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Structure and Function of Cytochrome P-450

  • F. Peter Guengerich
  • Tsutomu Shimada
  • Diane R. Umbenhauer
  • Martha V. Martin
  • Kunio S. Misono
  • Linda M. Distlerath
  • Paul E. B. Reilly
  • Thomas Wolff
Part of the Advances in Experimental Medicine and Biology book series (AEMB, volume 197)

Abstract

Cytochrome P-450 (P-450) is a hemoprotein that catalyzes the oxidation of a wide variety of substrates, some of which are converted to reactive products that can be attacked by cellular nucleophiles or solvolyzed (Guengerich and Liebler, 1985). Much has been learned about the isozymes in this family of hemoproteins from studies with microorganisms and experimental animals. Biochemical studies with humans were started shortly after the discovery of P-450, and a number of catalytic activities have been ascribed to P-450 in humans (Boobis and Davies, 1984). One of the first efforts at the purification of human cytochrome P-450 was that of Kaschnitz and Coon (1975), which was followed up by several other studies. Our own laboratory has been involved in the purification of several isozymes of human as well as rat liver P-450 (Wang et al., 1980, Wang et al., 1983; Guengerich et al., 1982; Distlerath et al., 1985; Guengerich et al., 1985). In the earlier efforts catalytic activity data were difficult to evaluate because most of the assays were not specific to individual P-450 isozymes (Wang et al., 1980, 1983). More recently we have focused our efforts on the biochemical characterization of human P-450s which are involved in polymorphisms of drug metabolism. Such genetic polymorphisms, studied extensively by Smith and Idle and their associates (Ayesh et al., 1984). provide an opportunity for directly relating biochemical studies to in vivo situations and for focusing on the regulation of specific P-450 isozymes and their catalytic activities. We report here the purification of four such human liver P-450s and studies on their catalytic specificity.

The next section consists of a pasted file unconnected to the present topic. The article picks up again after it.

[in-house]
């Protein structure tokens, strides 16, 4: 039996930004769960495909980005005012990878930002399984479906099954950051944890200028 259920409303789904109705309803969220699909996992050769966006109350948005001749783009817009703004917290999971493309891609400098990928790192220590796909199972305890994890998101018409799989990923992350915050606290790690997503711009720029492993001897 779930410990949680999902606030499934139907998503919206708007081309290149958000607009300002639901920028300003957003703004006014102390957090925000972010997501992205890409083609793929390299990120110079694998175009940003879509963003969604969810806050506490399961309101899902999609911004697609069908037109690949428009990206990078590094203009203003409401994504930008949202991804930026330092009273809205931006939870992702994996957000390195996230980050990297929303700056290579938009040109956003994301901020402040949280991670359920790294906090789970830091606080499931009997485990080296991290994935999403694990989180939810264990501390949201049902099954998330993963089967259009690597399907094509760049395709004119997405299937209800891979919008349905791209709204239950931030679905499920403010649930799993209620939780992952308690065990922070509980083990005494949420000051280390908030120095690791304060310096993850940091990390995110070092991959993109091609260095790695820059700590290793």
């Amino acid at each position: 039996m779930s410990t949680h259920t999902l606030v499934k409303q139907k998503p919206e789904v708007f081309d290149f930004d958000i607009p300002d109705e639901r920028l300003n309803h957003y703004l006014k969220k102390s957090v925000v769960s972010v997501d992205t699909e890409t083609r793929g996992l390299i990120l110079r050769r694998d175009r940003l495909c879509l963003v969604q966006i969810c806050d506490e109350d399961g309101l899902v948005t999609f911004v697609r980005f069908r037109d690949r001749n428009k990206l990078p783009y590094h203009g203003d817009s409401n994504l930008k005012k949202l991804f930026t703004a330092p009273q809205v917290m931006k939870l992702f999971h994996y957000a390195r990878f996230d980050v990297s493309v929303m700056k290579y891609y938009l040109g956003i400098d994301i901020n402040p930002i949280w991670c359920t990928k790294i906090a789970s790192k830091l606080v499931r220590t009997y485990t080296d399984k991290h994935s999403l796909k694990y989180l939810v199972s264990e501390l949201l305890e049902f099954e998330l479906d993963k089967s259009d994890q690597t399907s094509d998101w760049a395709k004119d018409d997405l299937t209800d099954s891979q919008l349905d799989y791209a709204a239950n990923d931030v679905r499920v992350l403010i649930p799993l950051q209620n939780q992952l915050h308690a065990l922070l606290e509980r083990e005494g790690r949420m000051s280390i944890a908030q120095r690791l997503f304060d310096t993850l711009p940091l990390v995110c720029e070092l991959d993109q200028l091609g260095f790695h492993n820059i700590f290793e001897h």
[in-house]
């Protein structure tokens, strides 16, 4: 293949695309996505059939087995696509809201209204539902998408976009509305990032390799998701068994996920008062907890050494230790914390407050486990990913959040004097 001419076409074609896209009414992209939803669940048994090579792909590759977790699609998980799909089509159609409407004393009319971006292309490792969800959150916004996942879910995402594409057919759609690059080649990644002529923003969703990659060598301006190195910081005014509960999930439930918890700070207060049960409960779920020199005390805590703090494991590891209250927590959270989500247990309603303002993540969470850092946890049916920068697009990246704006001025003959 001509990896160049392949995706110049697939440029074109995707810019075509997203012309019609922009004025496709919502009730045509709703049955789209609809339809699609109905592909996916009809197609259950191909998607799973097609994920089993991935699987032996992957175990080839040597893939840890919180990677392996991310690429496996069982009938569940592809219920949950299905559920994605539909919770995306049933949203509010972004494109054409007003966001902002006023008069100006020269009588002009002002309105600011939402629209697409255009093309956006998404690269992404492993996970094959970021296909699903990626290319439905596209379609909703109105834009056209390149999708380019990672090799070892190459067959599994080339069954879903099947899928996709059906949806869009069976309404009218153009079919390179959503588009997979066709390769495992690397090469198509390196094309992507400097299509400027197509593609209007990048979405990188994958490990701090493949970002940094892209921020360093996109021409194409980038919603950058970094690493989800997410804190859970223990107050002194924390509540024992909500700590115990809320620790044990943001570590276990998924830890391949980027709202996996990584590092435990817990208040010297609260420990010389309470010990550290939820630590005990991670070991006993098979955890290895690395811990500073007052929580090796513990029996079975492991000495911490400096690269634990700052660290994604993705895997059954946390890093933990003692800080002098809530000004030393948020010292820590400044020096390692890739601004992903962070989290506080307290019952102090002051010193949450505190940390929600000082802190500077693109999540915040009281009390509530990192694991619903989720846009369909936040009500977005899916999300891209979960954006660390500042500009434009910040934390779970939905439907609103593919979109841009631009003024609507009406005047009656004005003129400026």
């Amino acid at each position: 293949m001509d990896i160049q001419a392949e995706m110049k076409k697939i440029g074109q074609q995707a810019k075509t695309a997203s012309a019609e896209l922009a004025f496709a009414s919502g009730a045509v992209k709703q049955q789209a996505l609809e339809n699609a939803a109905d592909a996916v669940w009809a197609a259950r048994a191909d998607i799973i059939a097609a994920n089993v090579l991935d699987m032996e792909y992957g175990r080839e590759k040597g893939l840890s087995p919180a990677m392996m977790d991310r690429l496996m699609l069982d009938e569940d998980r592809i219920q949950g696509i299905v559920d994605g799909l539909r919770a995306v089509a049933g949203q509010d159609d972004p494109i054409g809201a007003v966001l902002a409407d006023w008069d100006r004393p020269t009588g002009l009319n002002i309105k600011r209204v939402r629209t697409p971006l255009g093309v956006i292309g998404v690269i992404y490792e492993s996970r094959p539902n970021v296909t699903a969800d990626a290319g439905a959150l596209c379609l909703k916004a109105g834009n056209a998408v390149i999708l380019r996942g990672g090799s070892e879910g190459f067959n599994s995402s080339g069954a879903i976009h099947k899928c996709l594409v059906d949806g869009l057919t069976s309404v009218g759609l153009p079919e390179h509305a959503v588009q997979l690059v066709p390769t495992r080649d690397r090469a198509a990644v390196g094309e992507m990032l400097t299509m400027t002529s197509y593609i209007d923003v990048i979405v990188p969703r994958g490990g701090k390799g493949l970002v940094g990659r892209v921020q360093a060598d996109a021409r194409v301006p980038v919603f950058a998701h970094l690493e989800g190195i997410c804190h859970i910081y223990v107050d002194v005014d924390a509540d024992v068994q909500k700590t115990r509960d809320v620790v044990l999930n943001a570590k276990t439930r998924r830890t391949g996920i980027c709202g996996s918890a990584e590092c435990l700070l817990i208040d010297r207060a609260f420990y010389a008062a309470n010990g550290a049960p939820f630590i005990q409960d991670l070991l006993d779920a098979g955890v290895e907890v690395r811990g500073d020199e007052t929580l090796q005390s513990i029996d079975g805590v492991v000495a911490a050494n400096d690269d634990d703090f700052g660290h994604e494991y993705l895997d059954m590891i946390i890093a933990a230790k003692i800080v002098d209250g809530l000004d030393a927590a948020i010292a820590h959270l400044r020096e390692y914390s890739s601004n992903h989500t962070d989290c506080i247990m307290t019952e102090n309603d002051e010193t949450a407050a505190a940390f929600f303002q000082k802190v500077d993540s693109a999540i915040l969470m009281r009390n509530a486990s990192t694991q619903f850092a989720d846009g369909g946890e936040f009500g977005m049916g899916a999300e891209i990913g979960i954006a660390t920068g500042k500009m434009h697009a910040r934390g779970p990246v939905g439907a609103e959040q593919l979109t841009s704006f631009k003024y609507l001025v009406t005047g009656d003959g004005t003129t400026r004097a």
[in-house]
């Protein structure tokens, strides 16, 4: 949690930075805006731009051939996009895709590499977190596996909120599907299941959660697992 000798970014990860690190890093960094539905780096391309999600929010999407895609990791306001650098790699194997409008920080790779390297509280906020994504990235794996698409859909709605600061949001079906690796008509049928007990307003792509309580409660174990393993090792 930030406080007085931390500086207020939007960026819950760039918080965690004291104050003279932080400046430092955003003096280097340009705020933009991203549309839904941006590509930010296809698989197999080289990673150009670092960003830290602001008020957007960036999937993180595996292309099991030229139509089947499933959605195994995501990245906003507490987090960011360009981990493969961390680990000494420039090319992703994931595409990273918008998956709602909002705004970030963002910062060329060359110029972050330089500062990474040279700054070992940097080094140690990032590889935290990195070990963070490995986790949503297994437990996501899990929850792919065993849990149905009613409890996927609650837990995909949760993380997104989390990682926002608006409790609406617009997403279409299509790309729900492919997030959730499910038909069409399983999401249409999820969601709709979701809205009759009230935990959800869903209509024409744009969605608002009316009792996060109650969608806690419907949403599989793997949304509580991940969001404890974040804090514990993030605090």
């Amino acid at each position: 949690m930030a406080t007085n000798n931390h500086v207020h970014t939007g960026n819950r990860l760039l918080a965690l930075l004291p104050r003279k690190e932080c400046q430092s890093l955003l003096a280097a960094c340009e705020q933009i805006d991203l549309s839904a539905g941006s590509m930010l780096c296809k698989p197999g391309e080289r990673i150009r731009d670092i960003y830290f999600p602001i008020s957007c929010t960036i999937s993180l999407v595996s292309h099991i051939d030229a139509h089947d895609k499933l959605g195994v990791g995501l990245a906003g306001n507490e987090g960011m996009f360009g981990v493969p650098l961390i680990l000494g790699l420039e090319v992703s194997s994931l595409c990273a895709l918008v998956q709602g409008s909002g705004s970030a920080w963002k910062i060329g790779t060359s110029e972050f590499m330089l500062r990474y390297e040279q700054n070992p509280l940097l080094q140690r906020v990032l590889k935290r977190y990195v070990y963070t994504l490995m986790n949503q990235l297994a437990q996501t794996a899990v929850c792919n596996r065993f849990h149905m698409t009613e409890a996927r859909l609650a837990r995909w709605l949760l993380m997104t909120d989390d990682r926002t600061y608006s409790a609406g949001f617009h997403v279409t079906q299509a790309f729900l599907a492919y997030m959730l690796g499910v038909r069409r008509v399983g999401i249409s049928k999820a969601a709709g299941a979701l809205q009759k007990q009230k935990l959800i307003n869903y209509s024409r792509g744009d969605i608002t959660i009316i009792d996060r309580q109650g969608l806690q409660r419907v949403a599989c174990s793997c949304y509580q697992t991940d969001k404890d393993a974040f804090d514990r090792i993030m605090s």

Keywords

Human Liver Congenital Adrenal Hyperplasia Human Liver Microsome Human Cytochrome Human Liver Cytochrome 
These keywords were added by machine and not by the authors. This process is experimental and the keywords may be updated as the learning algorithm improves.

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Copyright information

© Plenum Press, New York 1986

Authors and Affiliations

  • F. Peter Guengerich
    • 1
  • Tsutomu Shimada
    • 1
  • Diane R. Umbenhauer
    • 1
  • Martha V. Martin
    • 1
  • Kunio S. Misono
    • 1
  • Linda M. Distlerath
    • 1
  • Paul E. B. Reilly
    • 1
  • Thomas Wolff
    • 1
  1. 1.Department of Biochemistry and Center in Molecular Toxicology VanderbiltUniversity School of MedicineNashvilleUSA

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